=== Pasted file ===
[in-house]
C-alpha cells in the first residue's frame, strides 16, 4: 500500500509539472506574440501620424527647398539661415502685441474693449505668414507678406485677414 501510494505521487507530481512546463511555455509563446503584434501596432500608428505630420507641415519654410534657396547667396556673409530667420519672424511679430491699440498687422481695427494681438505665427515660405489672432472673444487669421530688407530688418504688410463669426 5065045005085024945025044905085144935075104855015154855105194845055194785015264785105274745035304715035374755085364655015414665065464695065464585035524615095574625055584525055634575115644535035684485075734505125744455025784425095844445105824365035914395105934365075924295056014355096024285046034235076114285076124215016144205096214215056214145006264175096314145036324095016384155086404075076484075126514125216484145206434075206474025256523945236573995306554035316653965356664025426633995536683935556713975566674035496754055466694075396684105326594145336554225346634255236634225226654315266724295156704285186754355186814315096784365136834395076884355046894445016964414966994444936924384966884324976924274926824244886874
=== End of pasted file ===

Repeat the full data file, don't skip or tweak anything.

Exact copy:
[in-house]
C-alpha cells in the first residue's frame, strides 16, 4: 500500500509539472506574440501620424527647398539661415502685441474693449505668414507678406485677414 501510494505521487507530481512546463511555455509563446503584434501596432500608428505630420507641415519654410534657396547667396556673409530667420519672424511679430491699440498687422481695427494681438505665427515660405489672432472673444487669421530688407530688418504688410463669426 5065045005085024945025044905085144935075104855015154855105194845055194785015264785105274745035304715035374755085364655015414665065464695065464585035524615095574625055584525055634575115644535035684485075734505125744455025784425095844445105824365035914395105934365075924295056014355096024285046034235076114285076124215016144205096214215056214145006264175096314145036324095016384155086404075076484075126514125216484145206434075206474025256523945236573995306554035316653965356664025426633995536683935556713975566674035496754055466694075396684105326594145336554225346634255236634225226654315266724295156704285186754355186814315096784365136834395076884355046894445016964414966994444936924384966884324976924274926824244886874